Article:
France’s central bank issued a warning against the risks of bitcoin trading. Last week, the bank warned that the price of bitcoin is inherently volatile, and that some users may find it difficult to convert their bitcoins into real money. They also highlighted the fact that bitcoin is anonymous and its unregulated nature made it suitable for money laundering and even sponsoring terrorism. The bank stressed that bitcoin is not a credible investment vehicle yet, and that it does not pose a threat to financial stability, but, importantly, that it also poses a risk for those who choose to invest, mainly due to the fact that it has no intrinsic value.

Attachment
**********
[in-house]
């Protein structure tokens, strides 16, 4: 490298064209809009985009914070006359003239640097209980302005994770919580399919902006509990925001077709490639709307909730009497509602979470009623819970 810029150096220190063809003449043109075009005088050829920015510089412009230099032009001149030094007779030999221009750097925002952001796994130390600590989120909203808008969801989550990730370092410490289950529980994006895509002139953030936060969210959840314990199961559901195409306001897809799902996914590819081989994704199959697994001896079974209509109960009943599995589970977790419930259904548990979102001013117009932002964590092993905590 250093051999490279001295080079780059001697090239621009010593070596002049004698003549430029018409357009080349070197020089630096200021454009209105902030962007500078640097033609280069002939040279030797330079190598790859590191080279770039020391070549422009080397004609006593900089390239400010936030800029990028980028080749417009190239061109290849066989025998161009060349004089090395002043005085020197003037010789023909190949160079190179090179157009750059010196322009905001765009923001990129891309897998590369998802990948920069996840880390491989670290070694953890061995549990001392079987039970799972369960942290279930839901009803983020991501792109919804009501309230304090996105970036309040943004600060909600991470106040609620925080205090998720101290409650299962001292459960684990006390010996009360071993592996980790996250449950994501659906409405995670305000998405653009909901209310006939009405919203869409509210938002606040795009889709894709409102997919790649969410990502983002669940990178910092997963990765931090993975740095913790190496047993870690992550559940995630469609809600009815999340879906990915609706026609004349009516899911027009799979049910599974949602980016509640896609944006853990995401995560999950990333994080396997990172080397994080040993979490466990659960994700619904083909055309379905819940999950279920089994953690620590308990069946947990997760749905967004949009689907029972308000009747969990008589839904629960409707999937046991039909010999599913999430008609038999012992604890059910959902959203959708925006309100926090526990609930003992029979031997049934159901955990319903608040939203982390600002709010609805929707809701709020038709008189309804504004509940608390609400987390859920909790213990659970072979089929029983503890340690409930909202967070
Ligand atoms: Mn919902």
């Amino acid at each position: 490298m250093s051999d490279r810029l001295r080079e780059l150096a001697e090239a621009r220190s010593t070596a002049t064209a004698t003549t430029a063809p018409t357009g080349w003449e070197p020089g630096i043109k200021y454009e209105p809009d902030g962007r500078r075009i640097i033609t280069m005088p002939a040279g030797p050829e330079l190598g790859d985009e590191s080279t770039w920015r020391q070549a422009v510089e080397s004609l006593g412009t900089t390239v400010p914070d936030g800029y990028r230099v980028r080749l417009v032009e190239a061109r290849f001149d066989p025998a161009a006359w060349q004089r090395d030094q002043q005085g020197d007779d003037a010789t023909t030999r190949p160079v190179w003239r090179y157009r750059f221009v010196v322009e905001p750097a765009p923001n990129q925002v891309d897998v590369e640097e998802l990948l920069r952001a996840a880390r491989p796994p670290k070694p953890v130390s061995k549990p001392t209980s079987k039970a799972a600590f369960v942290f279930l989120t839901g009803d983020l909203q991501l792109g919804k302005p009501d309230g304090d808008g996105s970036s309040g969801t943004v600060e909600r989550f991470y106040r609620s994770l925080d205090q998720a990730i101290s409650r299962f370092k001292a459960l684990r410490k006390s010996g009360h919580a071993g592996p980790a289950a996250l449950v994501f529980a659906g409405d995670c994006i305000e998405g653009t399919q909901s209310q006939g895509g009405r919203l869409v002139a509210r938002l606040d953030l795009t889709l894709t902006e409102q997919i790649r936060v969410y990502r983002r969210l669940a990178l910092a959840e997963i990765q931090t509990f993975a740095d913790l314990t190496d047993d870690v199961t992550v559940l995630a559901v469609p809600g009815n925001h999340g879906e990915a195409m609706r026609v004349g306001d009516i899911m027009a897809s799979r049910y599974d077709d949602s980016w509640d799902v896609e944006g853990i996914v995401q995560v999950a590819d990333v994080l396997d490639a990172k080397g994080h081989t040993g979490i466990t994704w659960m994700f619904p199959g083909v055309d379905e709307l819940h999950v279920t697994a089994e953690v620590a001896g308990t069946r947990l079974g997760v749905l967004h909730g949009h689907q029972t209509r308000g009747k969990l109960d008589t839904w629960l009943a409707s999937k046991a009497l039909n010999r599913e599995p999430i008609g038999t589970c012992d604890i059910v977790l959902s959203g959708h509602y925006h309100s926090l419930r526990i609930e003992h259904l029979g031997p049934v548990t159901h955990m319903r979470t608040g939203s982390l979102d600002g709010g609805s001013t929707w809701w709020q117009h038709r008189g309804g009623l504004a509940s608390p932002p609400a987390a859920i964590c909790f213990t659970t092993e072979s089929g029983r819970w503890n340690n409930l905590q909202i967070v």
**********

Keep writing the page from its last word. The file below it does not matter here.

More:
The Chinese central bank issued a warning along similar lines earlier the same week, citing mass speculation in bitcoin as a source of concern. This is a valid argument backed by many bitcoin supporters who see hoarding and speculation as the biggest threats to the development of a healthy bitcoin economy.
The European Commission does not appear to have a clear stance on bitcoin. The commission insists that all those involved in illegal activities using bitcoin should face penalties, but in essence this position is largely meaningless, as it already applies to ‘regular’ currency.